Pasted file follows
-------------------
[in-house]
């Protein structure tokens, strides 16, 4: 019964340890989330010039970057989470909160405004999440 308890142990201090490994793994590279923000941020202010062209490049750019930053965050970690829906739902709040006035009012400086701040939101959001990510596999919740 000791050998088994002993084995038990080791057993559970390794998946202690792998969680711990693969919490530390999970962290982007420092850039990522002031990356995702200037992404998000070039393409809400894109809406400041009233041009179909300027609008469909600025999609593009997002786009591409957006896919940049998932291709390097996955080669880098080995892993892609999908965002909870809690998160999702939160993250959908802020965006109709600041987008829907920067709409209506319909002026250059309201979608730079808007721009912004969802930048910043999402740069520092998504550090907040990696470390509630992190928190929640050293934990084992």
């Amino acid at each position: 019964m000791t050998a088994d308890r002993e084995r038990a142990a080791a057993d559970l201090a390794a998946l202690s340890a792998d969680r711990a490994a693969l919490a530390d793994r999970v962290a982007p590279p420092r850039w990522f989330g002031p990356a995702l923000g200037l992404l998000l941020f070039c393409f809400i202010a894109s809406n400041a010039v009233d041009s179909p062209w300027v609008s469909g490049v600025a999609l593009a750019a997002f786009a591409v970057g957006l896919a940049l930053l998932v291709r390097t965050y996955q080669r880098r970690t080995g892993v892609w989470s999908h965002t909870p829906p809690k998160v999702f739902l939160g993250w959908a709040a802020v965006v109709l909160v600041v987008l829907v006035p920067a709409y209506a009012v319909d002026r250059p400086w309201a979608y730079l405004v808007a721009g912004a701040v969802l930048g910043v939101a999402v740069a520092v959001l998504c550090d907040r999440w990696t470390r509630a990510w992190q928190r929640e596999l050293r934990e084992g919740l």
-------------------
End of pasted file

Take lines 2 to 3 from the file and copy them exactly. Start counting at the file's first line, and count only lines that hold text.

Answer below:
């Protein structure tokens, strides 16, 4: 019964340890989330010039970057989470909160405004999440 308890142990201090490994793994590279923000941020202010062209490049750019930053965050970690829906739902709040006035009012400086701040939101959001990510596999919740 000791050998088994002993084995038990080791057993559970390794998946202690792998969680711990693969919490530390999970962290982007420092850039990522002031990356995702200037992404998000070039393409809400894109809406400041009233041009179909300027609008469909600025999609593009997002786009591409957006896919940049998932291709390097996955080669880098080995892993892609999908965002909870809690998160999702939160993250959908802020965006109709600041987008829907920067709409209506319909002026250059309201979608730079808007721009912004969802930048910043999402740069520092998504550090907040990696470390509630992190928190929640050293934990084992």
């Amino acid at each position: 019964m000791t050998a088994d308890r002993e084995r038990a142990a080791a057993d559970l201090a390794a998946l202690s340890a792998d969680r711990a490994a693969l919490a530390d793994r999970v962290a982007p590279p420092r850039w990522f989330g002031p990356a995702l923000g200037l992404l998000l941020f070039c393409f809400i202010a894109s809406n400041a010039v009233d041009s179909p062209w300027v609008s469909g490049v600025a999609l593009a750019a997002f786009a591409v970057g957006l896919a940049l930053l998932v291709r390097t965050y996955q080669r880098r970690t080995g892993v892609w989470s999908h965002t909870p829906p809690k998160v999702f739902l939160g993250w959908a709040a802020v965006v109709l909160v600041v987008l829907v006035p920067a709409y209506a009012v319909d002026r250059p400086w309201a979608y730079l405004v808007a721009g912004a701040v969802l930048g910043v939101a999402v740069a520092v959001l998504c550090d907040r999440w990696t470390r509630a990510w992190q928190r929640e596999l050293r934990e084992g919740l």